street tales and zombies

And last but not least is our ‘choose your own ending’ zombie serial (#ZombiesinNotts) which has been determined by our readers and written anonymously by some of our fulltime in-house writers. This feature is a nod to the Choose Your Own Adventure serials started in 1976 by Edward Packard and is just meant to be a bit of daftness.

I have been writing for LeftLion now for around 13 years. No magazine offers such complete freedom of expression when it comes to style of writing or topic of writing. Our June issue is an absolute kick in the bollocks for anyone who thinks reading is dead. Having said that, our editor in chief, Jared Wilson, is on the lookout for Vloggers and LeftLion is slowly edging towards becoming a multimedia channel. This will inevitably mean more videos and less words which will mean readers will become viewers. Let’s not get too smug. Let’s just enjoy the moment. For now, words rule. IDT. INDST.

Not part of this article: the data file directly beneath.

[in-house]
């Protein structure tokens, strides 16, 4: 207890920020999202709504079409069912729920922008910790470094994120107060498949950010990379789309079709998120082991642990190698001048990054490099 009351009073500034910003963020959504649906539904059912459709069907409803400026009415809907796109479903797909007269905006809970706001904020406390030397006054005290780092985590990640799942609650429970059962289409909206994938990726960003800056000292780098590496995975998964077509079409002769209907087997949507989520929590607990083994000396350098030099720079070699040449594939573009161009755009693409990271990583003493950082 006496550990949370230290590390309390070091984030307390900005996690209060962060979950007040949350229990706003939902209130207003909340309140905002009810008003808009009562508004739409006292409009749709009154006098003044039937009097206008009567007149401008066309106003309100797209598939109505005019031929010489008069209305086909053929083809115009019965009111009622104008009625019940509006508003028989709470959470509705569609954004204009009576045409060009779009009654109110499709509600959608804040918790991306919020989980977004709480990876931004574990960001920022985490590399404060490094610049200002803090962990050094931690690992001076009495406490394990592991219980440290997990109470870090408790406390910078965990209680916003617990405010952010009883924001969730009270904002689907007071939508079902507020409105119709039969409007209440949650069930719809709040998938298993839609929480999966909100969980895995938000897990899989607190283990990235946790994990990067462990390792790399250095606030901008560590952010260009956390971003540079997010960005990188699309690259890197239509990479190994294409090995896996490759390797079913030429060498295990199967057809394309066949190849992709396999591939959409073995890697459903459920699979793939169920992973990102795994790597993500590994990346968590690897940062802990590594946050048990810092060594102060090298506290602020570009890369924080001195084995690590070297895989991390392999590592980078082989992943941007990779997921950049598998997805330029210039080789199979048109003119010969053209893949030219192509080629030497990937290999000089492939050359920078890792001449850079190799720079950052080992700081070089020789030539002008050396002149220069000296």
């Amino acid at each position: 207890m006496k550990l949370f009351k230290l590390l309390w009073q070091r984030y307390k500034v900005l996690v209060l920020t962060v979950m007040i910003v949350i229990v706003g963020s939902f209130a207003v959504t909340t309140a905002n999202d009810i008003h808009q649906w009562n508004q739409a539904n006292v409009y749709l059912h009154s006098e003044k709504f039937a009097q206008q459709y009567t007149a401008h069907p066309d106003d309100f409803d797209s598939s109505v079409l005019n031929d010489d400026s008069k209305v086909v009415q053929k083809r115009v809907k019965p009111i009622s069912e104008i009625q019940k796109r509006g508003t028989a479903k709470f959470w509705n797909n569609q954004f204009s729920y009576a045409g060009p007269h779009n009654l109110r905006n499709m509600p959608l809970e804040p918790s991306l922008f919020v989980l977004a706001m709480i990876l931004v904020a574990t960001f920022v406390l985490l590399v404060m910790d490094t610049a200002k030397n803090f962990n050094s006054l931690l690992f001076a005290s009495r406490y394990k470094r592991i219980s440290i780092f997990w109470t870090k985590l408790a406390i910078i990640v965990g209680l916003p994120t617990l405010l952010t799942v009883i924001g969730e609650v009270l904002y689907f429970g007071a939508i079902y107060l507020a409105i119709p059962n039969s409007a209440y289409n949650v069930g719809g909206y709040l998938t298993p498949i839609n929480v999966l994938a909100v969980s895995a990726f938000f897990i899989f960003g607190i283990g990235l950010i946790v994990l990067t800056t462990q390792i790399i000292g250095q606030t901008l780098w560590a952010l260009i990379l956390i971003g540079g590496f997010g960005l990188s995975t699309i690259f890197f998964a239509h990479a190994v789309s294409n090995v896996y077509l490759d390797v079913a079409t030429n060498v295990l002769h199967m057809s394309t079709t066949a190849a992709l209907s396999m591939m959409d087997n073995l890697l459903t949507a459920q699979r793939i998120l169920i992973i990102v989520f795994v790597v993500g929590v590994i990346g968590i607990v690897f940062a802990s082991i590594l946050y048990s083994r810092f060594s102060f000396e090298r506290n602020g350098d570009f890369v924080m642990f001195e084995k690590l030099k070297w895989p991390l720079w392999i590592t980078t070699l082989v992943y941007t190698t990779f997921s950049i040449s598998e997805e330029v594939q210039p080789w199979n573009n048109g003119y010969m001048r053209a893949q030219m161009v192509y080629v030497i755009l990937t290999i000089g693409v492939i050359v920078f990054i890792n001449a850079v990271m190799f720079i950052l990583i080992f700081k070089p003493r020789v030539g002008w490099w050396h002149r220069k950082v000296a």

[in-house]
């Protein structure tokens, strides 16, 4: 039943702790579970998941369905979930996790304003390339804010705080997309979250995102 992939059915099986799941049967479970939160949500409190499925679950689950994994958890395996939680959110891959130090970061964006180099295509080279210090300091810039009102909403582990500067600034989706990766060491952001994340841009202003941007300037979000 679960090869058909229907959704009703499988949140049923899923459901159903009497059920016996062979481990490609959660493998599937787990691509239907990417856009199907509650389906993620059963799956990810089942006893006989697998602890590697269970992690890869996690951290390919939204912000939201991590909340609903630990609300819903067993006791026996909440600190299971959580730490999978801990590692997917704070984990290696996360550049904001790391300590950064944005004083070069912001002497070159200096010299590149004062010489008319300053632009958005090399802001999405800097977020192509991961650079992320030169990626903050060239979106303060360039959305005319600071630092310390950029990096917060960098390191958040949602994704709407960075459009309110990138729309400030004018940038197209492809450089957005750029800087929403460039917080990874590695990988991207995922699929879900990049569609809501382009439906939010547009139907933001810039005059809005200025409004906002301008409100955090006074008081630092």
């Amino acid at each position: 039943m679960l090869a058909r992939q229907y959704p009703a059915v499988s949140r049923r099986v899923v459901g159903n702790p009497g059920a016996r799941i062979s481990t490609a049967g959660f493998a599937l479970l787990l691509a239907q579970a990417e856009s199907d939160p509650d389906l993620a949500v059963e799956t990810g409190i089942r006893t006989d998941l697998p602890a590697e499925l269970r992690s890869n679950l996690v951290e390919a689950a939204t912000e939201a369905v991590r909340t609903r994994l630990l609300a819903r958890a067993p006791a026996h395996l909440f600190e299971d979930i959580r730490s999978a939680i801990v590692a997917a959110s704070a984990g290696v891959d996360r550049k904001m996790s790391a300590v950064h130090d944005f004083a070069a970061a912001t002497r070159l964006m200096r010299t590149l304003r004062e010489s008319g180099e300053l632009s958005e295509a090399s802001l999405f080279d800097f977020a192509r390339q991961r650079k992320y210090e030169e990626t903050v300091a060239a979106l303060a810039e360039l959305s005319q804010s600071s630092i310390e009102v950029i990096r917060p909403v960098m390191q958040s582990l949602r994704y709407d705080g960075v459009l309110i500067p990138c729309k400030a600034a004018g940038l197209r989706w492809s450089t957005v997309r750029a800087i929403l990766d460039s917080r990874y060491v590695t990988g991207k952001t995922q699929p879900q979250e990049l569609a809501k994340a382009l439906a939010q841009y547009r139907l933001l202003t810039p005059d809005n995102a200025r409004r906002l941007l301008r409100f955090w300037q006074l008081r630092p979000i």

MondayBlogs: How to create a literature radio show

writelion logoThe WriteLion Literary Podcast is now broadcast at the end of each month when LeftLion magazine is published. It’s recorded in the NG Digital studios, a wonderful cavernous building that feels like a cross between a Manhatten Apartment and a squat. NG Digital is the brainchild of Jason Loftus, who I first met a while ago when he was running Trent Sound. Like lots of things that happen in Notts, they’re really open to suggestions for themed programmes. So if you’ve got an idea, just say hello and I’m sure they’ll be more than happy to accommodate you.

If you’re thinking of putting together a literature show, here’s how it works. First, get a variety of presenters. This means you don’t have to do everything, the listener gets to hear a variety of voices and approaches to interviewing, and the marketing takes care of itself as people and guests are usually keen to plug their own work.